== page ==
“The First Step in Winning the Future is Encouraging American Innovation”
Obama’s State of the Union Address Sets a New Course for Progressive Economic Philosophy with Innovation at its Core
President Obama’s second State of the Union address presented a comprehensive economic philosophy for the progressive movement in this century. The mantra of the conservative movement since Reagan popularized the now-defunct concept of trickle-down economics has been clearly stated and often repeated: tax cuts, less government. Ask anyone what forms the basis of the conservative economic philosophy and those four words will be among the first you will hear.
But what is the correspondingly simple mantra for the progressive economic philosophy? That is a harder question to answer, even for progressives. But after last night’s address we now have a strong candidate: innovation and competitiveness.
The president mentioned innovation and competitiveness numerous times throughout his address Tuesday, and outlined with surprising clarity a strategy to invest in all of its building blocks: science, education, workforce training, infrastructure, manufacturing, small businesses, access to domestic and export markets, and incentives to spur private capital investment.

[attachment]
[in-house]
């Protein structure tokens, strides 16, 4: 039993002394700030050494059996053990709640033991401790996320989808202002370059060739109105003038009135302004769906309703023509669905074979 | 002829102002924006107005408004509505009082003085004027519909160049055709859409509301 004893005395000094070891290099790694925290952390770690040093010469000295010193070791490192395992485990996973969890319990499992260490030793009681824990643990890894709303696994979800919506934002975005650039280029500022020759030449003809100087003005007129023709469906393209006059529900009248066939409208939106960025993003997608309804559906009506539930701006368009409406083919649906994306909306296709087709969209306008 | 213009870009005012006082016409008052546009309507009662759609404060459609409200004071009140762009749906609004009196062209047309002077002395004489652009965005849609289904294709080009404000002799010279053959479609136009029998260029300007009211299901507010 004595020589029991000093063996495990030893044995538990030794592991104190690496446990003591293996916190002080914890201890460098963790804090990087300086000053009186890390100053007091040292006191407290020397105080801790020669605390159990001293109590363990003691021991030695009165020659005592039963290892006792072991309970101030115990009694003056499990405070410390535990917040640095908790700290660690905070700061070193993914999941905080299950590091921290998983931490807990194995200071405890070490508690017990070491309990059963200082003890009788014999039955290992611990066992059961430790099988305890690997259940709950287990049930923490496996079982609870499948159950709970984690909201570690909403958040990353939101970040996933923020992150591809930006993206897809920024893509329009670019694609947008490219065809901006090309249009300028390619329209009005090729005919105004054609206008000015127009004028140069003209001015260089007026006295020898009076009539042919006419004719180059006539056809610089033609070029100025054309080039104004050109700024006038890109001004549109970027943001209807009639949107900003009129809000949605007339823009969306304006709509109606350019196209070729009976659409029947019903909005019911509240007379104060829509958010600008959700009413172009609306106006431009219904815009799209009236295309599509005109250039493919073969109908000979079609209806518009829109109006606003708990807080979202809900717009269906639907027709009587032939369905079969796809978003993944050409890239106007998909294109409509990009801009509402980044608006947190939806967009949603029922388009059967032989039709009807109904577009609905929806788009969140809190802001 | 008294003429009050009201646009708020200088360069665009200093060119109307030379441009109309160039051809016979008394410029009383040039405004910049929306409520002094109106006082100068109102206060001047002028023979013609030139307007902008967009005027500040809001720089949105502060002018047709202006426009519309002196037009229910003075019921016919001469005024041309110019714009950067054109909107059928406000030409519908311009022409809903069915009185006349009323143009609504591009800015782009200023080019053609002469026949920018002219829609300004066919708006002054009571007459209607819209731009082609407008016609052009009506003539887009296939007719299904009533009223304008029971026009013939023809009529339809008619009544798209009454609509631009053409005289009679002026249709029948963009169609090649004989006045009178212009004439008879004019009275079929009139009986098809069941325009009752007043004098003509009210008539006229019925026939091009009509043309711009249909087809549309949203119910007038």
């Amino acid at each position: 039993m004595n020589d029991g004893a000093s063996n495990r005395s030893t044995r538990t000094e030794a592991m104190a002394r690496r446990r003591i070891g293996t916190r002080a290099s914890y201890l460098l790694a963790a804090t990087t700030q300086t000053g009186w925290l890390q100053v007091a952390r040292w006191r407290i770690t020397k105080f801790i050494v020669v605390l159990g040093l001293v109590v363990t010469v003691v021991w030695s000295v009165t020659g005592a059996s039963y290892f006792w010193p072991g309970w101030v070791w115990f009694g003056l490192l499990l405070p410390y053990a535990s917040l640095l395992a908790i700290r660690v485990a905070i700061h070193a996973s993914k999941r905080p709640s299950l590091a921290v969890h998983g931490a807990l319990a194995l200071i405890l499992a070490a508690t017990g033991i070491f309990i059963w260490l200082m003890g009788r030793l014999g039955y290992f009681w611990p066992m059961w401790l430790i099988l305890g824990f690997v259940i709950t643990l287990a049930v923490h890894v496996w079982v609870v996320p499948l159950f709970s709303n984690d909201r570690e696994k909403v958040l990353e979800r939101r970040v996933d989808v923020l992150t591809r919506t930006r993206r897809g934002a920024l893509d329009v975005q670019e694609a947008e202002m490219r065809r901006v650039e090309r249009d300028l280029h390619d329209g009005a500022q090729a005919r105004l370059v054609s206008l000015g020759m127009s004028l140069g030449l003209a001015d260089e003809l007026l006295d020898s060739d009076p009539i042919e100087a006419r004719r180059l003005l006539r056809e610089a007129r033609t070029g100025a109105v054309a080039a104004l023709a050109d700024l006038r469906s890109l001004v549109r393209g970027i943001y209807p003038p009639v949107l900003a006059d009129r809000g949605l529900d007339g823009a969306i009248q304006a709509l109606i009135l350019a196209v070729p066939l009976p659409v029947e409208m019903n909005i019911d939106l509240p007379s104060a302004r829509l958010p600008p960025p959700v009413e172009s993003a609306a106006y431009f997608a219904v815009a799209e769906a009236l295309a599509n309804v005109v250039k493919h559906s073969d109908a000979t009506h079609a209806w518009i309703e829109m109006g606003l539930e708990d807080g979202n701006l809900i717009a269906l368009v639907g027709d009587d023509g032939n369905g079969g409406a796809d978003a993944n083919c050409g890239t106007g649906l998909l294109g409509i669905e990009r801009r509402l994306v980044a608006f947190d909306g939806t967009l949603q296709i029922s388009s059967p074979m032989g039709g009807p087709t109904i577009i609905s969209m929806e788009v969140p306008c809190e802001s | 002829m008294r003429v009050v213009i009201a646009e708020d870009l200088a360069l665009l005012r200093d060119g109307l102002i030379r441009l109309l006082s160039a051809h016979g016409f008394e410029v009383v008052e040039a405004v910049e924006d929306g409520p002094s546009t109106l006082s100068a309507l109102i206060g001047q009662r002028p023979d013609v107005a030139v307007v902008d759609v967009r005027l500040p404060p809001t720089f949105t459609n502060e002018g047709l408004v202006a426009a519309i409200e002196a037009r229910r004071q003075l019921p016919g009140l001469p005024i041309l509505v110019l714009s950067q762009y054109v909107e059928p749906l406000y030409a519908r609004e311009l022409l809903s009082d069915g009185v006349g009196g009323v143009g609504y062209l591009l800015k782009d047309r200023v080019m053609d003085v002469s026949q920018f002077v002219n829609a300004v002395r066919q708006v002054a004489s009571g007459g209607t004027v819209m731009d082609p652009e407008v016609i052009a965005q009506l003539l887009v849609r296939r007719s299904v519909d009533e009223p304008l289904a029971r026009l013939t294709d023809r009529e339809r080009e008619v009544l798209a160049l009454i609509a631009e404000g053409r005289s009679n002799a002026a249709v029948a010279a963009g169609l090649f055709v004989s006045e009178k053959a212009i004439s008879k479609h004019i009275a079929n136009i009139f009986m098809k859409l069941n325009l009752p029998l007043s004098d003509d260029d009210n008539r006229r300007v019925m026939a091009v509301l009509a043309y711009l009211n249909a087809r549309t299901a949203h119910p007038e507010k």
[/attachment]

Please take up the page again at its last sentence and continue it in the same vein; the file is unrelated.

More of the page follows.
This is encouraging news for us at Science Progress, since we have been working to advance the notion of the innovation-driven economy for years. Our unpublished prospectus—the document that, like a constitution, launched our little program—begins with the statement, “An appreciation for the importance of innovation must be central to any progressive philosophy.” Our mission statement from 2007 talks about the important role that science (and by extension, innovation) has on driving economic growth [emphasis added]:
“Science Progress proceeds from the propositions that scientific inquiry is among the finest expressions of human excellence, that it is a crucial source of human flourishing, a critical engine of economic growth, and must be dedicated to the common good.”
In a more recent article, we pointed out the long-simmering but still rarely discussed consensus that innovation is what drives modern economic growth, and how the United States is falling behind in educating our students with the skills to succeed in the 21st century innovation economy. Obama echoed these words when he said,